Some people think that this area is the greatest place on Earth, but I find those are the people who haven’t been to many other good places.  They’ll say, “Oh we go to San Francisco all the time!”

And trying to explain that there is more diversity in the country than this area and San Francisco and many qualities from each place can end up in other places just goes in one ear and out the other.  I wouldn’t want to live in San Francisco either.  Too hilly, parking sucks, and it is ridiculously overpriced.  Plus, people per square foot is too high there for me.  But that is like saying your choices are only between Manhattan, and Tombstone, AZ.  It just doesn’t make sense.

The sound, 10 minute drive, 30 minute walk from where we lived.
The sound, 10 minute drive, 30 minute walk from where we lived.

You can’t just get up and go to the water here.  You have to plan it, and it takes a while and is usually over some pretty lousy roads.  First thing in the morning sometimes, when traffic was light, we would get a coffee and go to Carkeek and listen to the waves and watch the bald eagles fly overhead.  Sometimes it would be raining and we would just sit there.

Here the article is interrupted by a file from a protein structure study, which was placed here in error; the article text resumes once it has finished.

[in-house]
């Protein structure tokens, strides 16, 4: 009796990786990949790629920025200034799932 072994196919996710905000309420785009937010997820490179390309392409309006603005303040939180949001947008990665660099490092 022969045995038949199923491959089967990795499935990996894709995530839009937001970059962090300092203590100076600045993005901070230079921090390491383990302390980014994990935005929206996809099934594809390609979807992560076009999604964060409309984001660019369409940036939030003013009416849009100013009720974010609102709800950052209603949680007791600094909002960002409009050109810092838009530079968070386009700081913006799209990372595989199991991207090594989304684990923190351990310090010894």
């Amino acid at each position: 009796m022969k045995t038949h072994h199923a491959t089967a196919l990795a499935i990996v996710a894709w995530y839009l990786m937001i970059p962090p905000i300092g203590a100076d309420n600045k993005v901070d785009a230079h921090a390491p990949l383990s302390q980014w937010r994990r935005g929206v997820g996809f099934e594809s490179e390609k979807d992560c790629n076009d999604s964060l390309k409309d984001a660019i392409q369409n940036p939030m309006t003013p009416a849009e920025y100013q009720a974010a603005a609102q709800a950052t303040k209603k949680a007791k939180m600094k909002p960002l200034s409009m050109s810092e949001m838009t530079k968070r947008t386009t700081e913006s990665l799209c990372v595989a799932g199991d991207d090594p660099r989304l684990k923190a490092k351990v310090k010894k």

Snoqualmie Falls
Snoqualmie Falls

If you did feel like taking a short drive, depending on traffic, you could get to Snoqualmie Falls in about 45 minutes from the Eastern side of town.  (Sometimes it would take you twice that long to GET to the Eastern side of town, but not always).  Feeling the mist from the spray of the falls hit your face is one of the most refreshing feelings imaginable.  I was still pretty sick when we went last, and I felt great.

Discovery Park
Discovery Park